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TX Supreme Ct. refuses to hear GHP case; preserves “Kneeland” Open Government test

By refusing to hear an appeal this month by the Greater Houston Partnership, the Texas Supreme Court has preserved the long-standing “Kneeland test” for determining whether a private group receiving public funds is subject to the disclosure requirements of the state public information act. 

“This case had enormous potential impact as it could have foreclosed media and public scrutiny of many   businesses and nonprofits receiving government funding,” said Paul Watler, an attorney with TAB’s Texas counsel Jackson Walker LLP, who worked on the original 1980’s case Kneeland v. National Collegiate Athletic Association.

Carole Kneeland, Capitol bureau chief for WFAA-TV Dallas-Ft. Worth, sued the NCAA to get access to records involving the troubled, and ultimately, disgraced SMU football program which had been paying players among other things.

In the Kneeland case, a federal appeals court adopted a three-prong test developed by the Texas attorney general to determine whether a nominally private entity receiving public funds is subject to the Texas Public Information Act:

  • The agreement between the not-for-profit entity and the governmental entity does not have a specific and definite obligation to provide a measurable amount of service in exchange for an identifiable amount of money; or
  • The entity has a relationship with the government that indicates a common purpose or objective or creates an agency-type relationship between the two; or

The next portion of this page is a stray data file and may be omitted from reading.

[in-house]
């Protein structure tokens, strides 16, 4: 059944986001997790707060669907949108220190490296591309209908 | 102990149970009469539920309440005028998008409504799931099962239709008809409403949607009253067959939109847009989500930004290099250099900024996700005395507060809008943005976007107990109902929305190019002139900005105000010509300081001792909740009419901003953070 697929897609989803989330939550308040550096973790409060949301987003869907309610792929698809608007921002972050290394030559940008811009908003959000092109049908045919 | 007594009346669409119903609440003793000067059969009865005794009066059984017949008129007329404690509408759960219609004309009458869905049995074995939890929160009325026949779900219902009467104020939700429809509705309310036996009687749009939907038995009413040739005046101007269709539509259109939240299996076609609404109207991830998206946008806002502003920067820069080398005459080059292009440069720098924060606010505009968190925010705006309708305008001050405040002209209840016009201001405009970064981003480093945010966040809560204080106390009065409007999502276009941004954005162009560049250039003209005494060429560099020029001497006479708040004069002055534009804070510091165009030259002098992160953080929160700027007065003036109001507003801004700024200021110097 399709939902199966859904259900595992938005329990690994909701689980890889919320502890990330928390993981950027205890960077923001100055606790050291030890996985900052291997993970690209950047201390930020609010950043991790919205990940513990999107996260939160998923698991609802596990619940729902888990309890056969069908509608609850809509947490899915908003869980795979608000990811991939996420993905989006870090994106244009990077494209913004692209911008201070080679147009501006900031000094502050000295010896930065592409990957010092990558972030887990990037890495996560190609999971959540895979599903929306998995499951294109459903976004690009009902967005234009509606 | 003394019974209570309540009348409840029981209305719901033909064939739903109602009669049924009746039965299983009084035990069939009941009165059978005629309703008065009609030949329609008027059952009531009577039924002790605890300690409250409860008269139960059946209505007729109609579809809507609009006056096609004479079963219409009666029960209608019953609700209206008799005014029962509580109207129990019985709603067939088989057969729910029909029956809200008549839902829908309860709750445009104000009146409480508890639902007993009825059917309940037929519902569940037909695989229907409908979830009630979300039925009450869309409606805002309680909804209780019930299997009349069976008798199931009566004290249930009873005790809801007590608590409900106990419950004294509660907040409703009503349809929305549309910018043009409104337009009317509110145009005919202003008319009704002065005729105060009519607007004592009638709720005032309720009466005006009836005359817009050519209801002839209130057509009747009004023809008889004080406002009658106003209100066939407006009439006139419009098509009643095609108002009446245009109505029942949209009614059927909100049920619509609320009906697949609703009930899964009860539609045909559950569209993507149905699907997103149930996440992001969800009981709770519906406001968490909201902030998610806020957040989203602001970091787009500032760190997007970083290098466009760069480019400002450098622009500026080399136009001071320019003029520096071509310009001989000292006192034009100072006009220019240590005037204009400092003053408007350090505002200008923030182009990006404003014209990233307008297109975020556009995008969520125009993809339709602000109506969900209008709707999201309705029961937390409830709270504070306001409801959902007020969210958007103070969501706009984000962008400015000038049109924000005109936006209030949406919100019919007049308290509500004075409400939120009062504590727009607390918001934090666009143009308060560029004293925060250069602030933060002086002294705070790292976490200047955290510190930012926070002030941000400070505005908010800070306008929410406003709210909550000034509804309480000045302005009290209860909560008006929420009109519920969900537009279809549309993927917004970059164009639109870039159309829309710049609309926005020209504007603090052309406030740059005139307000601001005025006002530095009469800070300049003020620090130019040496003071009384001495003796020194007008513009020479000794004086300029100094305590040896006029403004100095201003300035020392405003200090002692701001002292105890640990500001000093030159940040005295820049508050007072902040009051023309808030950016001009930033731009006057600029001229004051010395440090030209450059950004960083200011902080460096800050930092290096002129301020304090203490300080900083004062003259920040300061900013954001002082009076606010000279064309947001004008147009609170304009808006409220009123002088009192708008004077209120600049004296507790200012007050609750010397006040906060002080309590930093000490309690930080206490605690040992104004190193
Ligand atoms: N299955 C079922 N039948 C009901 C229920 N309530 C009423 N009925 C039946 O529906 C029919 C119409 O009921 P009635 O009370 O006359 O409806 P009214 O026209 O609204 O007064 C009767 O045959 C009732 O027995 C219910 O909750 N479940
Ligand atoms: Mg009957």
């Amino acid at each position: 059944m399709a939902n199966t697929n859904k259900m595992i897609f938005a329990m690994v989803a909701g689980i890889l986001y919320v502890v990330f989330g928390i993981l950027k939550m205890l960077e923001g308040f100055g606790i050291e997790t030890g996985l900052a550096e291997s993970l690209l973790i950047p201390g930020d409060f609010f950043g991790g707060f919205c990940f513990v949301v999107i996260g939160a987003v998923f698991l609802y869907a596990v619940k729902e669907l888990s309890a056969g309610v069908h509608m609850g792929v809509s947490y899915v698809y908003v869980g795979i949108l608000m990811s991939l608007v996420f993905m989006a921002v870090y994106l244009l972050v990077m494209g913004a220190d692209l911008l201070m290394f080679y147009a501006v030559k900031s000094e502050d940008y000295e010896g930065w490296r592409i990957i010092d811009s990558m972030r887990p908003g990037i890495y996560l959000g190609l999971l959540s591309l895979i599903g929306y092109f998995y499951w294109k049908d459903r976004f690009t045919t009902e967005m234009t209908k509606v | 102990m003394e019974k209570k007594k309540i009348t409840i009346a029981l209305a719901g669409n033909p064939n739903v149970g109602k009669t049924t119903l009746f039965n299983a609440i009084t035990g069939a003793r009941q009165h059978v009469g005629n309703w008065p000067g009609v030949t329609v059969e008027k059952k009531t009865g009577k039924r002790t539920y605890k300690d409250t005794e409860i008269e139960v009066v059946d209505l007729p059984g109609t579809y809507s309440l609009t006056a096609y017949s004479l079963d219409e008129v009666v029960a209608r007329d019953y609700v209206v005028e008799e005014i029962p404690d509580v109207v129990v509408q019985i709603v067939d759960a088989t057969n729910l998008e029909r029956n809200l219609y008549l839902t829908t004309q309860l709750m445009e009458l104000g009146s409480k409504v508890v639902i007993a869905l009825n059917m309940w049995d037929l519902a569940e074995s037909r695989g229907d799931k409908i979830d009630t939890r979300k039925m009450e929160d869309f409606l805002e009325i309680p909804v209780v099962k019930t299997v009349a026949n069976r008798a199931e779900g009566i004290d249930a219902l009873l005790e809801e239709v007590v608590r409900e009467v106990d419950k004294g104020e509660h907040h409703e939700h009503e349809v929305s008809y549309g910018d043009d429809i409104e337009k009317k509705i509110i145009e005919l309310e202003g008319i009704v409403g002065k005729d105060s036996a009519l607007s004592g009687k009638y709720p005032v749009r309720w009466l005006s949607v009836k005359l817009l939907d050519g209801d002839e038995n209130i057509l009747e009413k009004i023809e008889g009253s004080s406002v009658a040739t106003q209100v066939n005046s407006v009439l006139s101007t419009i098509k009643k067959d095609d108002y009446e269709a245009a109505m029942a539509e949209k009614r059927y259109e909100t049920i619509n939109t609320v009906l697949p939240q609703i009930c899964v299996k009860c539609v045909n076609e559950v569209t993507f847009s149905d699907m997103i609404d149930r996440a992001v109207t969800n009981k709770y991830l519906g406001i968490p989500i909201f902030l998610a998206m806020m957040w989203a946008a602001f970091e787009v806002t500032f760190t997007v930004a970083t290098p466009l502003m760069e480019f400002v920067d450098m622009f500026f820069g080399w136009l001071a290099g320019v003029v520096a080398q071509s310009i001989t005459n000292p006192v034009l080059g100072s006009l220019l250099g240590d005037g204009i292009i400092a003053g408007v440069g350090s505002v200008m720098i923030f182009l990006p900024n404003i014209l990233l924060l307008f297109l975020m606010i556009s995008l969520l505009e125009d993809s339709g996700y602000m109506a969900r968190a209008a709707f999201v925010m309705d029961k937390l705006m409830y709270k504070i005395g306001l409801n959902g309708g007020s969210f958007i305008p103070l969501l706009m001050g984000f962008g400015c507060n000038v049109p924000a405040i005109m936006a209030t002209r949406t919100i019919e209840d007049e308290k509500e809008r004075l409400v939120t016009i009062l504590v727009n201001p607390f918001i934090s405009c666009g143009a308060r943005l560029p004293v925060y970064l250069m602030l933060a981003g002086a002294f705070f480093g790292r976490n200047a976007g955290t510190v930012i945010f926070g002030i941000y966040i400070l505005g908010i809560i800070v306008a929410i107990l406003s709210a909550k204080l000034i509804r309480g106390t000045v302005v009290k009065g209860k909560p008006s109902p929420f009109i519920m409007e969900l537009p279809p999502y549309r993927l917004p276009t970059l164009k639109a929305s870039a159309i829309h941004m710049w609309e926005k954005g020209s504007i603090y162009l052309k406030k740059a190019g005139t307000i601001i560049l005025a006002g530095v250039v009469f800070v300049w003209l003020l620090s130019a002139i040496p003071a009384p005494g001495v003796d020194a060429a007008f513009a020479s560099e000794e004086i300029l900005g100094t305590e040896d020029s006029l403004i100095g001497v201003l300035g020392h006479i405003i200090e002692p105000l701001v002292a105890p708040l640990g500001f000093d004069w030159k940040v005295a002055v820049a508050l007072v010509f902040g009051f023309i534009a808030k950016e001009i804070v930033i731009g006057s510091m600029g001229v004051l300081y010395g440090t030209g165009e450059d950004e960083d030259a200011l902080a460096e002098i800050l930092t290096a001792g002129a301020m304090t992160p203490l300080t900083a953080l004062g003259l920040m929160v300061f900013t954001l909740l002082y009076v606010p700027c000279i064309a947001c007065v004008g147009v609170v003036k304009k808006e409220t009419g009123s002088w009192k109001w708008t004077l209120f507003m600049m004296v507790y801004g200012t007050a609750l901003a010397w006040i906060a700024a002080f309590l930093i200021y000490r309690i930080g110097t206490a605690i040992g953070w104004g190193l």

• The private entity's relationship with the government requires the private entity to provide services traditionally provided by governmental bodies.

“Without the Kneeland test, government functions outsourced to private nonprofit corporations could be exempt from public scrutiny,” Watler said.

The Greater Houston Partnership case involved a Montgomery County resident who seven years ago sought information from the GHP on how the taxpayer funds it receives are spent. 

GHP fought Jim Jenkins all the way to the state’s highest court, which refused to hear the case and let stand the original attorney general’s office opinion which said the non-profit GHP was subject to the Texas Public Information Act because it received public funds and was acting on the city’s behalf by carrying out the city’s economic development interests.

"Outsourcing the advocacy of city interests should invoke the highest level of public scrutiny," the state’s brief in the case said.

As a result of this decision, Open Government advocates are bracing for a fight in the Texas Legislature on this issue. 

GHP attempted to pass SB 1829 in the 2011 Texas Legislature which would have excluded from the TPIA a chamber of commerce or a nonprofit corporation that provides economic development services to a governmental body.  

The bill made it out of the Senate’s Committee on Open Government only after TAB newsroom legislative committee member Watler worked with other stakeholders and committee Chairman Jeff Wentworth, R-San Antonio, on bill language that was more acceptable.  

It would have guaranteed some transparency of publicly funded expenditures by such entities.  

The bill was referred to House State Affairs Committee in the middle of May where it did not receive a hearing.

Open Government advocates expect GHP and other similar entities to make another run at the Kneeland decision as a result of the Texas Supreme Court’s decision in this case.

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